The creation of the office of Director of Dockyards was sanctioned in December, 1885, in lieu of that of Surveyor of Dockyards, and at about the same time the Inspector of Dockyard Expense Accounts was appointed. The whole system of dockyard management had been inquired into earlier in that year, and the Committee had come to the conclusion that the then existing control was insufficient and gave rise to abuses. First appointed in 1872, the Surveyor of Dockyards had been understood to be an officer vested with due means of control, as well as a channel of personal inter-communication between the Admiralty, through the Controller, and the superintendents and yard officers at the out-ports; but he had become so much engrossed in occupations at the Admiralty, that the dockyards were almost deprived of his services, and much mismanagement resulted, owing, largely, to want of continuous and formal inspection. Accordingly, the new Director was instructed to visit the dockyards frequently, "for the purpose of conferring personally with the superintendents and officers in regard to the ships and works in progress." The Surveyor of Dockyards had been subordinate to the Director of Naval Construction, who was responsible for both design and construction, but had also been officially vested with such discretion and freedom of action as to give him personal responsibility for dockyard work. In instituting the new office, an attempt was made to maintain the same distribution of direction and responsibility. The appointment was of "a Director or Inspector of Dockyards, who, subject to the Director of Naval Construction, will exercise a general supervision over the work at the yards," with its due, timely, and economical execution. The indeterminate nature of the responsibility thus devolving upon the Director of Dockyards led to a minute being prepared on March 8th, 1886, during Lord Ripon's tenure of office, which remained in abeyance until the following May, wherein it was laid down that "if such a system as this is to be effectually established, it will be necessary to separate distinctly the functions and duties of the designing and building branches." "They should be co-ordinate branches acting as a check upon one another under the supreme control of the Controller." The instructions issued on May 28th, 1886, gave effect to this view, the Director of Dockyards, no longer subordinate to the Director of Naval Construction, being made responsible to the Controller of the Navy for the building of ships, boats, etc., in dockyards, and for the maintenance and repair of ships and boats, and of all steam machinery in ships, boats, dockyards, and factories. His personal responsibility was thus defined, as that of the Surveyor's had been, "He will be left such discretion and freedom as will make him personally responsible if the work at the dockyards be not properly and economically executed." In the last chapter but one I endeavoured to show how the responsibility of the Director of Naval Construction for his constructive work is construed. It will be seen that the operations of the Director of Dockyards and his staff upon the constructive side of naval administration, involving, as they do, the employment and supervision of an army of artisans and labourers, are of the greatest importance, The whole subject of dockyard administration, and of the functions of the Admiral-Superintendents and civil and other officers, calls, however, for special treatment, and lies, besides, outside the scope of this volume, which is devoted to the central work and machinery of naval administration.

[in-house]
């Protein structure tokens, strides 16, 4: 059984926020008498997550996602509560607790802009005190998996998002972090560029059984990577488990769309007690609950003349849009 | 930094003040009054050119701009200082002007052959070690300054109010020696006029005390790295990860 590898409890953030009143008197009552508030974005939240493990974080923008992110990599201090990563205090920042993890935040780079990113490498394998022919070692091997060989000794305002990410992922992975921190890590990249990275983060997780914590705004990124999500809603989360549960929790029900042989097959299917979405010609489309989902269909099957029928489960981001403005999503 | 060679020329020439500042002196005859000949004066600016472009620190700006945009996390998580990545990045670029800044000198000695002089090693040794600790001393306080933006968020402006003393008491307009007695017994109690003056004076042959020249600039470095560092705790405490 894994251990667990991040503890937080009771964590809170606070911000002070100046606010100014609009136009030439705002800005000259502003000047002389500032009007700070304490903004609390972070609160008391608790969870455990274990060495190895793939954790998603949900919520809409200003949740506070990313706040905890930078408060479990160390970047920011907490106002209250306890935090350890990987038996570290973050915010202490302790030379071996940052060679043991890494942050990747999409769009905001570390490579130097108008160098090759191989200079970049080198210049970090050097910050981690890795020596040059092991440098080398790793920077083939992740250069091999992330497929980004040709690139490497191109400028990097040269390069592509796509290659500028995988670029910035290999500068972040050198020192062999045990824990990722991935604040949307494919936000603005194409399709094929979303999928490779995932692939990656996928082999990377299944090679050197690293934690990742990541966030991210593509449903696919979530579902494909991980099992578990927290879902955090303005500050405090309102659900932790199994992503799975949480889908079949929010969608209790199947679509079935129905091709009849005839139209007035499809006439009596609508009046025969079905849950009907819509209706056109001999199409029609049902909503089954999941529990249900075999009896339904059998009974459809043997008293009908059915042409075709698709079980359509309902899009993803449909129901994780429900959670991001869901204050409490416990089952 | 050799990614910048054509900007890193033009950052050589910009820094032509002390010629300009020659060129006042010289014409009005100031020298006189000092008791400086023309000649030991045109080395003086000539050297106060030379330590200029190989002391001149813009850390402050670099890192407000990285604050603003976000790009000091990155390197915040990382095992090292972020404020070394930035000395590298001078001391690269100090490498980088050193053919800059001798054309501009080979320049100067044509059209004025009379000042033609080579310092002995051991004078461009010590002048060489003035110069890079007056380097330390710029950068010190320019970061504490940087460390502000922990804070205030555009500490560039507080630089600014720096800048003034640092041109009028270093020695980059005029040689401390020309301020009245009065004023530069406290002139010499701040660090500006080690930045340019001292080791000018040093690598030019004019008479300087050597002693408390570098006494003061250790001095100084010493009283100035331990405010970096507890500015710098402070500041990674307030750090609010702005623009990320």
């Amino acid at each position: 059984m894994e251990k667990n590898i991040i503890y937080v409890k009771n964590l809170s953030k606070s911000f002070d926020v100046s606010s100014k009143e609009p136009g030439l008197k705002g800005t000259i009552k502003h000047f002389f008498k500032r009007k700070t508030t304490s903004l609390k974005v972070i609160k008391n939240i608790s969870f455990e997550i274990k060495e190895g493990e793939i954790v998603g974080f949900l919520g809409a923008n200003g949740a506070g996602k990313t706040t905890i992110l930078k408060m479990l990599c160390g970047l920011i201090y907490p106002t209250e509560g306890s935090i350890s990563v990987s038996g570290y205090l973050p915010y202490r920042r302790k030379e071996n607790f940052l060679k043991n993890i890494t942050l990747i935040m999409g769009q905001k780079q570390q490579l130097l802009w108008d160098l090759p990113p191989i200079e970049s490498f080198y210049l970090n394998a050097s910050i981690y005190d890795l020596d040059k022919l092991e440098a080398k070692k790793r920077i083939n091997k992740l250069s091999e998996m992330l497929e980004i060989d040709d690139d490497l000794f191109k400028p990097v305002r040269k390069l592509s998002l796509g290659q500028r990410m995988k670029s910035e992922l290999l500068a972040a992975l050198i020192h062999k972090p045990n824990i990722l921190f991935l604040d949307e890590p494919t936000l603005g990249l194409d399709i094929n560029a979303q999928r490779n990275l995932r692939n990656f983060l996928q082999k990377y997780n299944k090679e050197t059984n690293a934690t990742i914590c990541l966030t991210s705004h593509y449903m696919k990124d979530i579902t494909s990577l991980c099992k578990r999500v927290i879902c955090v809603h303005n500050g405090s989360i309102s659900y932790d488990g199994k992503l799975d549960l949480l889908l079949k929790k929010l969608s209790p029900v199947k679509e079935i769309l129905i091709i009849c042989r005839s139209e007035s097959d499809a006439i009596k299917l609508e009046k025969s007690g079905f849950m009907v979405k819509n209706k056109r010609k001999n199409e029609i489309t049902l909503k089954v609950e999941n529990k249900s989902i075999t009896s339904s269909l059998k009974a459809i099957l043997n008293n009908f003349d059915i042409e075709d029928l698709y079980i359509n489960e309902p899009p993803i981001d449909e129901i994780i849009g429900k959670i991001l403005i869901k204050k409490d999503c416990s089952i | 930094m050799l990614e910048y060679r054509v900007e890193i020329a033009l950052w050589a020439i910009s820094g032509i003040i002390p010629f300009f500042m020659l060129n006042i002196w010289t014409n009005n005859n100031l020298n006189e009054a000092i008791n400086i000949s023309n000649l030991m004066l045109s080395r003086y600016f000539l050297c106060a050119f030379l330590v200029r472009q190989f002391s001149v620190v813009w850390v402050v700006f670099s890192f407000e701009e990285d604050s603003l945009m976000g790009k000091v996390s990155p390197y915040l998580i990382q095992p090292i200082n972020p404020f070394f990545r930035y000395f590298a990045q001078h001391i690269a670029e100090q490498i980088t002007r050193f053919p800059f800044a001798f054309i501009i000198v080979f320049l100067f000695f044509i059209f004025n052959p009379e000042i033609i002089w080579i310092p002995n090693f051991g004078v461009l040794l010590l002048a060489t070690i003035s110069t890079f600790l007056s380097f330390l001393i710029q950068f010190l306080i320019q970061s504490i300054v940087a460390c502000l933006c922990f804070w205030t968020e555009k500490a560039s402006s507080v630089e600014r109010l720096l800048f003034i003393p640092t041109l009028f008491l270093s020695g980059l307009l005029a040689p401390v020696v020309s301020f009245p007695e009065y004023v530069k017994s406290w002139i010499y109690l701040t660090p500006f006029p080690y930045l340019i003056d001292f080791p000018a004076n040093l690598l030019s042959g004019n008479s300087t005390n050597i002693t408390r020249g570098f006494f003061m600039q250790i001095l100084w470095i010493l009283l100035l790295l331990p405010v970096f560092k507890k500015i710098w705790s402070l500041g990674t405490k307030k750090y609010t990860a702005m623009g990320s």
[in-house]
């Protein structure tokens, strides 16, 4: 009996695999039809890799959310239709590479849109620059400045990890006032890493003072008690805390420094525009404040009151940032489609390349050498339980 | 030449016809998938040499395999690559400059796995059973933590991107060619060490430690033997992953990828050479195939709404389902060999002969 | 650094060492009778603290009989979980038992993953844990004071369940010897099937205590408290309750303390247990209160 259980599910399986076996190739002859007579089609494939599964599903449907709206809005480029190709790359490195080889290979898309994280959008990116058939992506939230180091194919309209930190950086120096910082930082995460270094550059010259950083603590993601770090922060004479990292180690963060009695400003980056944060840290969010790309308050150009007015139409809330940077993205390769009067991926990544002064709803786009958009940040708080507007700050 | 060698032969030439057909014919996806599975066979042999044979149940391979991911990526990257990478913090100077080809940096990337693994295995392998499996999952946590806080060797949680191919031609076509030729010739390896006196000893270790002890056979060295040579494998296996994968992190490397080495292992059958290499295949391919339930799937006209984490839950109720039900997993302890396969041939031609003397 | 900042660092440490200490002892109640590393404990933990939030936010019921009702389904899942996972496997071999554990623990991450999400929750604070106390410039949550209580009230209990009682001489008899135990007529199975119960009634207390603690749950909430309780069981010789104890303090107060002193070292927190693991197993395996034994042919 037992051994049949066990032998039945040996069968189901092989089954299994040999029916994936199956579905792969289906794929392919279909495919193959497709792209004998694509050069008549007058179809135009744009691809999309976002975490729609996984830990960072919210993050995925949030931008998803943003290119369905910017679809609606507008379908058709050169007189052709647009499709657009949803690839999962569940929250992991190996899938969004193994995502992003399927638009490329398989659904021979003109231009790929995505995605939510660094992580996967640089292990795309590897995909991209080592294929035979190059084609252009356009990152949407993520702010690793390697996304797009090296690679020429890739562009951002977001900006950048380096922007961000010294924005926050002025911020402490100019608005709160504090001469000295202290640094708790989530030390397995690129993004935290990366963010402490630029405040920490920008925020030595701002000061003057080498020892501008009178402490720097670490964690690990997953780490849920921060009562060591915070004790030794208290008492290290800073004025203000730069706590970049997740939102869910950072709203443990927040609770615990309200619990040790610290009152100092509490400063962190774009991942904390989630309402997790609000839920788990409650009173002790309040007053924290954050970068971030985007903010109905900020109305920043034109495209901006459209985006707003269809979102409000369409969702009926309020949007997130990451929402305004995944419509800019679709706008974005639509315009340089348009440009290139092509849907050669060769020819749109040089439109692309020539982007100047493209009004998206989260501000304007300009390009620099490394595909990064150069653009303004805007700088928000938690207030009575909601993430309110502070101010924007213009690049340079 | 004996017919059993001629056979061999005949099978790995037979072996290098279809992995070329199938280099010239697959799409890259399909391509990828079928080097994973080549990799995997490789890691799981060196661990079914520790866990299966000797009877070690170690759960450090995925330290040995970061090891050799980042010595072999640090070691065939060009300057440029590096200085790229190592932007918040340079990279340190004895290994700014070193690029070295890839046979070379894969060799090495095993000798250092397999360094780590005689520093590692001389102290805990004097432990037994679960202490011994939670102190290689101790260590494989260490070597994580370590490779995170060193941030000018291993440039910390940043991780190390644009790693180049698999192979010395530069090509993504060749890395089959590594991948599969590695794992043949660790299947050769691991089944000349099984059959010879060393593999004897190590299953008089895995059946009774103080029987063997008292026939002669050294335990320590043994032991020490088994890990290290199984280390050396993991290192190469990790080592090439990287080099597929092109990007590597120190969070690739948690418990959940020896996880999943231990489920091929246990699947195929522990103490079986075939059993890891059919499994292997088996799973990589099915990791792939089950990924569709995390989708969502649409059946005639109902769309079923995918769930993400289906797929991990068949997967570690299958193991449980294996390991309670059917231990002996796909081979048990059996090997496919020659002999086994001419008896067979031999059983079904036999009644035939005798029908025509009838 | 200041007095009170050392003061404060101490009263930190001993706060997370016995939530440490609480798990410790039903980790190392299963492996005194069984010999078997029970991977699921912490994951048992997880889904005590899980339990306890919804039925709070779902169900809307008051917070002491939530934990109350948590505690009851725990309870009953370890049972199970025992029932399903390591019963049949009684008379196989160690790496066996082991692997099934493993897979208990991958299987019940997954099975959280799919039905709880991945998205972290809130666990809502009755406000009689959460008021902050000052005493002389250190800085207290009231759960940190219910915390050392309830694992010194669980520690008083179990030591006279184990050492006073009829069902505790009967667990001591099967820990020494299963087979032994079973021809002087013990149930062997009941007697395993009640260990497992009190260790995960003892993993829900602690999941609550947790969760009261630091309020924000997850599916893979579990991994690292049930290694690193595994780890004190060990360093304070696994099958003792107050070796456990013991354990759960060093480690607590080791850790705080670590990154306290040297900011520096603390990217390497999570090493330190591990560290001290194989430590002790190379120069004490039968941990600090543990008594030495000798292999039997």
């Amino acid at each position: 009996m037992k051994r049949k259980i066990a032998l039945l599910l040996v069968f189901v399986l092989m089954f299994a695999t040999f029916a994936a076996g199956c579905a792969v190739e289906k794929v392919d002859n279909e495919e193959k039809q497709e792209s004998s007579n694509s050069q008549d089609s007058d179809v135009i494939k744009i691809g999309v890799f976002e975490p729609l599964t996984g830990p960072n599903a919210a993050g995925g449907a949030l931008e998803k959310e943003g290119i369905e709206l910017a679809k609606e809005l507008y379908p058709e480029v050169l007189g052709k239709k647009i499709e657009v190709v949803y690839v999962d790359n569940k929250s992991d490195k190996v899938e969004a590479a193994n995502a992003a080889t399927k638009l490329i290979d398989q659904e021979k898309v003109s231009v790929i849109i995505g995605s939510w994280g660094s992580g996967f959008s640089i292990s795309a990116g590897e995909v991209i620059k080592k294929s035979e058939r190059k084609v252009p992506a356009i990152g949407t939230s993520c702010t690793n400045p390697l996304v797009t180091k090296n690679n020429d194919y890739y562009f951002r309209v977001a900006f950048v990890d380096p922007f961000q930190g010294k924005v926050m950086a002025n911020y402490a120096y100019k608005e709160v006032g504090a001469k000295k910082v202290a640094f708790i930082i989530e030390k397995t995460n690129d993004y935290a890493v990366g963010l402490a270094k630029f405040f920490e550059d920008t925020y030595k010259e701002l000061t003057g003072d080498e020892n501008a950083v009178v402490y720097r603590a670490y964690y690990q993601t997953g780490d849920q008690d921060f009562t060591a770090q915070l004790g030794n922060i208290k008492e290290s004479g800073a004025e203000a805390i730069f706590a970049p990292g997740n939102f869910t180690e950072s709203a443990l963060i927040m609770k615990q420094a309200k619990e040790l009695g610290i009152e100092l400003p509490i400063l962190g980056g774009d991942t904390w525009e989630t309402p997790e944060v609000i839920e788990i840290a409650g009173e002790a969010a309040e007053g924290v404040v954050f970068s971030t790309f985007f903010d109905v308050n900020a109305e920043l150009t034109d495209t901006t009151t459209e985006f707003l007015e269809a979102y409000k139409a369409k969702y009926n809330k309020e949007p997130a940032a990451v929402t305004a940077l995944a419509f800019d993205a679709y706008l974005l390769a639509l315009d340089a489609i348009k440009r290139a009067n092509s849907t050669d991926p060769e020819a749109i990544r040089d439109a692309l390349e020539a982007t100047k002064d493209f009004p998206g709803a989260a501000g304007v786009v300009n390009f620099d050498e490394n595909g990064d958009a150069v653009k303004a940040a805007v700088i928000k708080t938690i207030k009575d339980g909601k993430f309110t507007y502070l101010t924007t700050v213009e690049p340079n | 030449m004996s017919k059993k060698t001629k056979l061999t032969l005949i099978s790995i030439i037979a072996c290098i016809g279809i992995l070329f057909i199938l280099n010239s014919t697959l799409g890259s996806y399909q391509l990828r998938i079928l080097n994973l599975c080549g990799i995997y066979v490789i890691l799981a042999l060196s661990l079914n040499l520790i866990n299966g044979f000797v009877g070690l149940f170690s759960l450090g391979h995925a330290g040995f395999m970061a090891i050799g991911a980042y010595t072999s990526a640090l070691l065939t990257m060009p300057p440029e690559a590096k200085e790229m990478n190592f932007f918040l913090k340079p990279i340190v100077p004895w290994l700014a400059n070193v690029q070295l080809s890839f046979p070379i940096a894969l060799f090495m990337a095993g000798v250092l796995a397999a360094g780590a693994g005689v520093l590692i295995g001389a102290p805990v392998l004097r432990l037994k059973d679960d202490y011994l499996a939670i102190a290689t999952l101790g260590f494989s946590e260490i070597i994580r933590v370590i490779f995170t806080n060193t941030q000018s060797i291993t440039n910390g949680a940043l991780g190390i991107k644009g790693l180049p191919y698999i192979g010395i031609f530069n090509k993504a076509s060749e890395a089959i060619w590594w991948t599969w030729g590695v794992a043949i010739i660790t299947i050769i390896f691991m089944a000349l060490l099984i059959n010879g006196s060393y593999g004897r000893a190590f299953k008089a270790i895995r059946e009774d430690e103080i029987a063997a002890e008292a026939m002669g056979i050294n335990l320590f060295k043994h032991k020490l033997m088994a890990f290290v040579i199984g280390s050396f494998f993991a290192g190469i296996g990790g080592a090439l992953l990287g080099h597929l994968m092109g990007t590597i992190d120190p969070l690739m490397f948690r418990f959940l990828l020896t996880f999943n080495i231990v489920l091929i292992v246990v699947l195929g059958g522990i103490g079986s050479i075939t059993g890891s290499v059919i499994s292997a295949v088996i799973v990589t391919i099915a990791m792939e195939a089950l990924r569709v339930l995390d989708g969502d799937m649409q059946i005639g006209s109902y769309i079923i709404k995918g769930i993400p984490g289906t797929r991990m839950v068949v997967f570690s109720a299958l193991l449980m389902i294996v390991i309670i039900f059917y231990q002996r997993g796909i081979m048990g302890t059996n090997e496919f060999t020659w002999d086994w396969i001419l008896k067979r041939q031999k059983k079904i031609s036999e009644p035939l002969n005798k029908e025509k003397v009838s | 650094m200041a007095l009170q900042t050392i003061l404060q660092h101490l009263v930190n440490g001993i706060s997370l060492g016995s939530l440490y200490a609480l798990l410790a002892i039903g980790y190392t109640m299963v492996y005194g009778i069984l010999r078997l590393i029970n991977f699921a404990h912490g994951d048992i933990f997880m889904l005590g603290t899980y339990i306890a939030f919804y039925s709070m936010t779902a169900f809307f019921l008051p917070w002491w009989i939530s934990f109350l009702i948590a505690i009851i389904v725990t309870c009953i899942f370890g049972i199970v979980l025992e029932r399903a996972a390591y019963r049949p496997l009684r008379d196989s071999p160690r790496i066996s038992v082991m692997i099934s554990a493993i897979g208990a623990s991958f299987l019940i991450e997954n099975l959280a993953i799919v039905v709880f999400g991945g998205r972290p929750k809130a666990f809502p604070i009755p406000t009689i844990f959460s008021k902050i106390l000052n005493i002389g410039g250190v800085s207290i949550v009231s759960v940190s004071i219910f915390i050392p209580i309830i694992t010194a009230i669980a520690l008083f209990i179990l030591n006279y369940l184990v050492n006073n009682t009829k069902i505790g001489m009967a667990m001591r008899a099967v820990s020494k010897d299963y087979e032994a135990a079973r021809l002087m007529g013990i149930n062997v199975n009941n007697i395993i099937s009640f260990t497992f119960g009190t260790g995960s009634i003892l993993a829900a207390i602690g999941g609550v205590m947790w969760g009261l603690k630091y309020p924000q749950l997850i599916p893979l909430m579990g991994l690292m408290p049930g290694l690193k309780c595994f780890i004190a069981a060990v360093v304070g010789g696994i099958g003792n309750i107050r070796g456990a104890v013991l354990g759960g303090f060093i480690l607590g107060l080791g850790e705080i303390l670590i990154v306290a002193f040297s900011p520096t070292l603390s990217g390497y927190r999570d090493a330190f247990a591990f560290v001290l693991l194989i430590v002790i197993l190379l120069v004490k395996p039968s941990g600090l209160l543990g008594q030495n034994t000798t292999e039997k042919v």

I shall, therefore, going no further into the question of shipbuilding, proceed to deal with the Store Department, without which - to cite but one of its functions - shipbuilding, repairing, and fitting would be impossible, and with the duties and work of the Director of Stores. When Sir James Graham suppressed the Navy Board in 1832, the Storekeeper-General was one of the five Principal Officers who took up its duties. He was charged, under the supervision of a member of the Board, with the maintenance of stock at the naval depots, acting, in regard to shipbuilding materials, in conjunction with the Surveyor of the Navy, and it was his duty to arrange for the purchase of goods to replenish stock, and for the examination of store accounts. With the reorganization of 1868-69, the Storekeeper-General was abolished, and his purchasing powers, with those of the Comptroller of Victualling, were transferred to the then newly-created Contract and Purchase Department, while the storekeeping duties were given in charge to the Controller of the Navy, under whom they were administered by the Superintendent of Stores. A Committee, appointed a few years later by the Board of Admiralty to inquire into the system under which the duties of the Store Department of the Navy were conducted, expressed the opinion, in its Report presented to Parliament in 1877, that the Department was best subordinated, as under the new system, to the Controller, but that the position of its Superintendent should be strengthened in proportion to the magnitude of his duties. Accordingly, in pursuance of the recommendation of the Committee, the title of the Superintendent of Stores was changed to that of Director, his salary was raised from £800 to £1,000, and he was recognized as holding a position like that of the Director of Naval Construction and the Director of Naval Ordnance. The report of the Committee brought about a complete and important change in the storekeeping arrangements, both at the Admiralty and the dockyards - but the details concerning these last lie outride my scope - and the business and personnel under charge of the Director of Stores are now organized precisely on the lines then laid down.